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Week Seven: So It Goes


The Last Blockbuster, dir. Taylor Morden (2020) ★★☆☆☆
If you visit the last standing Blockbuster, be sure to get a postcard to tell everyone about it!

Documentaries produced and distributed by streaming services always are hit or miss with me. The Last Blockbuster seemed like something I would enjoy going into it. I love physical media and I vividly remember visits to Blockbuster as a kid. I had amazing taste back then too; I begged for Disney's The Haunted Mansion every single time we went in.

While it set up a conflict early on revolving around the possible closure of the store, the title of the film left no room for suspense. Viewers aren't surprised when the other stores slowly close and the one in Bend, Oregon is the last one remaining. In addition to the failure to form conflict, it was repetitive. Every interview seemed the same and it struggled to find more relevant people. I hate when documentaries get celebrities just to raise the cast list. I understand getting someone famous to narrate it but I really don't need to hear from that one guy from that one movie.


Intruder, dir. Scott Spiegel (1989) ★★★☆☆
Cult film and character actor Ted Raimi getting his makeup done on set.

I have seen a lot of horror movies. It was one of my major gateways into loving movies and so when I go into one I usually know what to expect. This 80s gore fest wasn't original at all but I'll admit it is entertaining. With roles given to Sam and Ted Raimi as well as their good friend and b-movie icon Bruce Campbell, this flick provided that thrill all horror hounds are looking for.

You get your blood, you get your snarky jokes, and you get your handful of actual scares. The only thing this one was missing was nudity. I mean, there was some heavy make out but that was as far as it went. In good conscious I can't give it more than three stars due to its poor acting, character development, and disappointing ending, but I would highly recommended it as an overlooked cheesy flick.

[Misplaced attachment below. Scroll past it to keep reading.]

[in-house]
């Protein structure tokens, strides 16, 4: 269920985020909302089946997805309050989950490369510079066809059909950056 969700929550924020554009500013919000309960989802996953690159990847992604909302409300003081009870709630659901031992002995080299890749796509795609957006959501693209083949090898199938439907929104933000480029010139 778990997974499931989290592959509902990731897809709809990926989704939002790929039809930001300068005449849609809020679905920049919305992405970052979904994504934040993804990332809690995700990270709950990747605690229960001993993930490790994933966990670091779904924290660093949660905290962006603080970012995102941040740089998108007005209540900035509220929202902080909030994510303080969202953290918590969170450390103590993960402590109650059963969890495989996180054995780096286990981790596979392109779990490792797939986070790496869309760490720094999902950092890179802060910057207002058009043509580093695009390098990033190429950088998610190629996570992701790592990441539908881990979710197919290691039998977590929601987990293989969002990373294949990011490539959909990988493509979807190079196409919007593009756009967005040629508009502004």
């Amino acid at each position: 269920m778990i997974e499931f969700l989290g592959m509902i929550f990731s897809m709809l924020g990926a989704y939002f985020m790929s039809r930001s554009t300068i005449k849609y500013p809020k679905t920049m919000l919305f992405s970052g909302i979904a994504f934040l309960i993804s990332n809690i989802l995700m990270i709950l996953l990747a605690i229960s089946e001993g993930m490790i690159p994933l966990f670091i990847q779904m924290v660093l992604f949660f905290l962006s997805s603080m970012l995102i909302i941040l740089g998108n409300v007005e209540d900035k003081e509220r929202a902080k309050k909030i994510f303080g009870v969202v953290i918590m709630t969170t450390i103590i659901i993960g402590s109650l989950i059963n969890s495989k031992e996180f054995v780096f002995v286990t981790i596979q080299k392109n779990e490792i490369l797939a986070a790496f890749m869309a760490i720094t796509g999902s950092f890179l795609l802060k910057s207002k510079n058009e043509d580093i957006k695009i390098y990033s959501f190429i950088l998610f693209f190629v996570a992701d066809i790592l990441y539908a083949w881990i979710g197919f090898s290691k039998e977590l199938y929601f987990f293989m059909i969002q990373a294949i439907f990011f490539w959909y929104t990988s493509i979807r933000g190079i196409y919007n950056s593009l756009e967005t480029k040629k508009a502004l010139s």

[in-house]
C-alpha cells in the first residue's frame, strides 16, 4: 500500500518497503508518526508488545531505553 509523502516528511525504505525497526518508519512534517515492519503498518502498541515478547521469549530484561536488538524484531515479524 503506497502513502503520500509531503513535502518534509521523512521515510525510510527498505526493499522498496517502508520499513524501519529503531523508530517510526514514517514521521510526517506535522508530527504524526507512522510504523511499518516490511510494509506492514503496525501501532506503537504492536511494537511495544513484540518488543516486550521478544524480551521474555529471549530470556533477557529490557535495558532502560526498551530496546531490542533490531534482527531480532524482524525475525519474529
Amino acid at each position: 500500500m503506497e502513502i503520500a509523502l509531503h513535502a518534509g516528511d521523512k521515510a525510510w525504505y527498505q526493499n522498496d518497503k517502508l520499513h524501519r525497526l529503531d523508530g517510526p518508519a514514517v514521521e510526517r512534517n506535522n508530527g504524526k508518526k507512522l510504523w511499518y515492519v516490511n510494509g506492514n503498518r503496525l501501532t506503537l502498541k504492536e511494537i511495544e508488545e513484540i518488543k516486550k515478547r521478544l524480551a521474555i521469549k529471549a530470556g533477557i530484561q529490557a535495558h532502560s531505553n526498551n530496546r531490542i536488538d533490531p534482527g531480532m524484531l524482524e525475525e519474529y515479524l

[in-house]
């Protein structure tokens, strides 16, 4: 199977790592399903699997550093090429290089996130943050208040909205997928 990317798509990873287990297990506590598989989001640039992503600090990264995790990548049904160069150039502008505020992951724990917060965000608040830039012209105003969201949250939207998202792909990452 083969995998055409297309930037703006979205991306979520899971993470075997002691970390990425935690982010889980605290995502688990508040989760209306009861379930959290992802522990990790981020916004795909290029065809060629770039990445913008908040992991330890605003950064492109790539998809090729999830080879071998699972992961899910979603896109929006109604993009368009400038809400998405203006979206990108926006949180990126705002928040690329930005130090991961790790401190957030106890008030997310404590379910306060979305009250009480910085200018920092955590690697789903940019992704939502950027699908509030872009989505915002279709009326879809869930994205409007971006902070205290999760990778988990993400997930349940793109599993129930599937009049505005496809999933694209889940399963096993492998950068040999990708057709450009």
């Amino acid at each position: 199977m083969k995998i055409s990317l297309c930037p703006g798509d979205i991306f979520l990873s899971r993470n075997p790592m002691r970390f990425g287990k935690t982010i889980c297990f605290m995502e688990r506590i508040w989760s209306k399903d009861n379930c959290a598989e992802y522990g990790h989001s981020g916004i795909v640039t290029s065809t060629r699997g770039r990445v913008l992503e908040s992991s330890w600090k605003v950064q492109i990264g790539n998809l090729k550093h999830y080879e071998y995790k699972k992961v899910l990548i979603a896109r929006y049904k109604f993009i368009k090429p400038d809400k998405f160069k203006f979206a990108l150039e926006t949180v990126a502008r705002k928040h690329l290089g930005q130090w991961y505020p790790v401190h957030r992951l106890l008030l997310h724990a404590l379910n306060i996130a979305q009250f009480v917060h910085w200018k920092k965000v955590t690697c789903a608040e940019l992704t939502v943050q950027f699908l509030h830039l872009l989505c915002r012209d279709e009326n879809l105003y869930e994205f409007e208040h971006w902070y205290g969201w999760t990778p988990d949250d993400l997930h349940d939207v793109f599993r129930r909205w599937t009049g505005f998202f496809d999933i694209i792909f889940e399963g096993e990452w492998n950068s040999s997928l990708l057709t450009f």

Kurt Vonnegut: Unstuck in Time, dir. Robert B. Wide & Don Argott (2021) ★★★★★

I always struggled to get into reading as a kid; I had a few series I really got into and I sure collected a lot of paperbacks from garage sales but when it came to sitting down and reading I would always get distracted. This wasn't the case with Kurt Vonnegut's Breakfast of Champions. It was back in my Alice Cooper phase in High School and when I learned that this novel was his favorite, I knew I had to read it.

Director Robert B Wide and Vonnegut became quick friends, and their connection is displayed with sincerity in this amazing piece of art.

That book changed how I view reading and humor in general. A lot of my comedic timing and writing style is practically stolen from him. I'm not afraid to admit that. While I'm not able to make doodles between each paragraph like that piece of his, I always carry the idea of his work in my head.